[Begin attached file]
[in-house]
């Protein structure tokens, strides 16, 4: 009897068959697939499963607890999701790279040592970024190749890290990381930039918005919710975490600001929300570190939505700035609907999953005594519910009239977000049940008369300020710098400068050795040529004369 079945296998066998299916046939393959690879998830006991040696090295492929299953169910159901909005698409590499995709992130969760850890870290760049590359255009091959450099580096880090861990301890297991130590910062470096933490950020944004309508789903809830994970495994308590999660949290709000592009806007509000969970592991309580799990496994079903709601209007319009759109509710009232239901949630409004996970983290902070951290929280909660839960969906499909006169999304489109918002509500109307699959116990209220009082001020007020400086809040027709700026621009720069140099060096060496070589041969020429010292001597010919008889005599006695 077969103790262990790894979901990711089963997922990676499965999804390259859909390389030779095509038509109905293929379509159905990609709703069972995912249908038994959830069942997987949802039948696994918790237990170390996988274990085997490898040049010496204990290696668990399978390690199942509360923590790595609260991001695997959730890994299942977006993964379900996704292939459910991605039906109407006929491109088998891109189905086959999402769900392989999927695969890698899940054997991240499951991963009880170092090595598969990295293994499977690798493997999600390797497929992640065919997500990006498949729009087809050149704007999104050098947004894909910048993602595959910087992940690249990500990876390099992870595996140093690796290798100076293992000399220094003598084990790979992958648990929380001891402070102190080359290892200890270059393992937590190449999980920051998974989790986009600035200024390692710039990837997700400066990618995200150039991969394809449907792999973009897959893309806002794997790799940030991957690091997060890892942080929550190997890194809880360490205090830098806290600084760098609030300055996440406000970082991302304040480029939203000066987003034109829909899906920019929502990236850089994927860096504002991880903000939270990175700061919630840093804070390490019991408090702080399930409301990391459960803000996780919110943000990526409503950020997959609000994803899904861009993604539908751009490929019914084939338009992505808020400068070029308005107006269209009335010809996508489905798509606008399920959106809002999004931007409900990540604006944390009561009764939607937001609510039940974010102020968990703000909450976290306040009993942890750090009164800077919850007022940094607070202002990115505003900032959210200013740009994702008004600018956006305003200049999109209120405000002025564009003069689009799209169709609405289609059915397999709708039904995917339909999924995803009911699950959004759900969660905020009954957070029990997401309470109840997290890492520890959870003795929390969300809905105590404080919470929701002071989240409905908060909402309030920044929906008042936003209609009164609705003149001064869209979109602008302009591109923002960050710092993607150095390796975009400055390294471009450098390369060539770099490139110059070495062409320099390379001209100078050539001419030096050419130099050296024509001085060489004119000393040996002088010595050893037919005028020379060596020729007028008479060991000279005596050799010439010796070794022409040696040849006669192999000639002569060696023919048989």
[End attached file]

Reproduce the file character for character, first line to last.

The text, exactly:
[in-house]
């Protein structure tokens, strides 16, 4: 009897068959697939499963607890999701790279040592970024190749890290990381930039918005919710975490600001929300570190939505700035609907999953005594519910009239977000049940008369300020710098400068050795040529004369 079945296998066998299916046939393959690879998830006991040696090295492929299953169910159901909005698409590499995709992130969760850890870290760049590359255009091959450099580096880090861990301890297991130590910062470096933490950020944004309508789903809830994970495994308590999660949290709000592009806007509000969970592991309580799990496994079903709601209007319009759109509710009232239901949630409004996970983290902070951290929280909660839960969906499909006169999304489109918002509500109307699959116990209220009082001020007020400086809040027709700026621009720069140099060096060496070589041969020429010292001597010919008889005599006695 077969103790262990790894979901990711089963997922990676499965999804390259859909390389030779095509038509109905293929379509159905990609709703069972995912249908038994959830069942997987949802039948696994918790237990170390996988274990085997490898040049010496204990290696668990399978390690199942509360923590790595609260991001695997959730890994299942977006993964379900996704292939459910991605039906109407006929491109088998891109189905086959999402769900392989999927695969890698899940054997991240499951991963009880170092090595598969990295293994499977690798493997999600390797497929992640065919997500990006498949729009087809050149704007999104050098947004894909910048993602595959910087992940690249990500990876390099992870595996140093690796290798100076293992000399220094003598084990790979992958648990929380001891402070102190080359290892200890270059393992937590190449999980920051998974989790986009600035200024390692710039990837997700400066990618995200150039991969394809449907792999973009897959893309806002794997790799940030991957690091997060890892942080929550190997890194809880360490205090830098806290600084760098609030300055996440406000970082991302304040480029939203000066987003034109829909899906920019929502990236850089994927860096504002991880903000939270990175700061919630840093804070390490019991408090702080399930409301990391459960803000996780919110943000990526409503950020997959609000994803899904861009993604539908751009490929019914084939338009992505808020400068070029308005107006269209009335010809996508489905798509606008399920959106809002999004931007409900990540604006944390009561009764939607937001609510039940974010102020968990703000909450976290306040009993942890750090009164800077919850007022940094607070202002990115505003900032959210200013740009994702008004600018956006305003200049999109209120405000002025564009003069689009799209169709609405289609059915397999709708039904995917339909999924995803009911699950959004759900969660905020009954957070029990997401309470109840997290890492520890959870003795929390969300809905105590404080919470929701002071989240409905908060909402309030920044929906008042936003209609009164609705003149001064869209979109602008302009591109923002960050710092993607150095390796975009400055390294471009450098390369060539770099490139110059070495062409320099390379001209100078050539001419030096050419130099050296024509001085060489004119000393040996002088010595050893037919005028020379060596020729007028008479060991000279005596050799010439010796070794022409040696040849006669192999000639002569060696023919048989």